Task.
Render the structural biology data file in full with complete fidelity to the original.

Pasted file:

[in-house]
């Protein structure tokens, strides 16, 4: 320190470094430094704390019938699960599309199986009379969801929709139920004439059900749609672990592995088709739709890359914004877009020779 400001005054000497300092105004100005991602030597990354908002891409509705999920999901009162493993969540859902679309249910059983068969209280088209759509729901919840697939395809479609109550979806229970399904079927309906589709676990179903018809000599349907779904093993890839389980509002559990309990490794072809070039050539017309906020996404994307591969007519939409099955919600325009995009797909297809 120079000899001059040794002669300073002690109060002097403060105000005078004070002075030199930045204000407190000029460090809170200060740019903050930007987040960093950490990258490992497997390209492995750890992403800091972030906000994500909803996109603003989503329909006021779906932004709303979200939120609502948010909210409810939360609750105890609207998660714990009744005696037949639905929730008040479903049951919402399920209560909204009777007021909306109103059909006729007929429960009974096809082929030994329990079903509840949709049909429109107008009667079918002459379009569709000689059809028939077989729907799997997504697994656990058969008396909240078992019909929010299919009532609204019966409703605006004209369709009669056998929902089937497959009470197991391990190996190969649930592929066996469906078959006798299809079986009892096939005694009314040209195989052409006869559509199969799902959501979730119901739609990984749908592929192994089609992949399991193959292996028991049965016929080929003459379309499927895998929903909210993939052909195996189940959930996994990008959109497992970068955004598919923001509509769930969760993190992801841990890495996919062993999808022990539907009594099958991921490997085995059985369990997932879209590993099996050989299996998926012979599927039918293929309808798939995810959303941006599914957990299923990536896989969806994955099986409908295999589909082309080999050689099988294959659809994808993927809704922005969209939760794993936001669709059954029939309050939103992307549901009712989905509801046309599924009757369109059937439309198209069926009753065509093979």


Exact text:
[in-house]
């Protein structure tokens, strides 16, 4: 320190470094430094704390019938699960599309199986009379969801929709139920004439059900749609672990592995088709739709890359914004877009020779 400001005054000497300092105004100005991602030597990354908002891409509705999920999901009162493993969540859902679309249910059983068969209280088209759509729901919840697939395809479609109550979806229970399904079927309906589709676990179903018809000599349907779904093993890839389980509002559990309990490794072809070039050539017309906020996404994307591969007519939409099955919600325009995009797909297809 120079000899001059040794002669300073002690109060002097403060105000005078004070002075030199930045204000407190000029460090809170200060740019903050930007987040960093950490990258490992497997390209492995750890992403800091972030906000994500909803996109603003989503329909006021779906932004709303979200939120609502948010909210409810939360609750105890609207998660714990009744005696037949639905929730008040479903049951919402399920209560909204009777007021909306109103059909006729007929429960009974096809082929030994329990079903509840949709049909429109107008009667079918002459379009569709000689059809028939077989729907799997997504697994656990058969008396909240078992019909929010299919009532609204019966409703605006004209369709009669056998929902089937497959009470197991391990190996190969649930592929066996469906078959006798299809079986009892096939005694009314040209195989052409006869559509199969799902959501979730119901739609990984749908592929192994089609992949399991193959292996028991049965016929080929003459379309499927895998929903909210993939052909195996189940959930996994990008959109497992970068955004598919923001509509769930969760993190992801841990890495996919062993999808022990539907009594099958991921490997085995059985369990997932879209590993099996050989299996998926012979599927039918293929309808798939995810959303941006599914957990299923990536896989969806994955099986409908295999589909082309080999050689099988294959659809994808993927809704922005969209939760794993936001669709059954029939309050939103992307549901009712989905509801046309599924009757369109059937439309198209069926009753065509093979």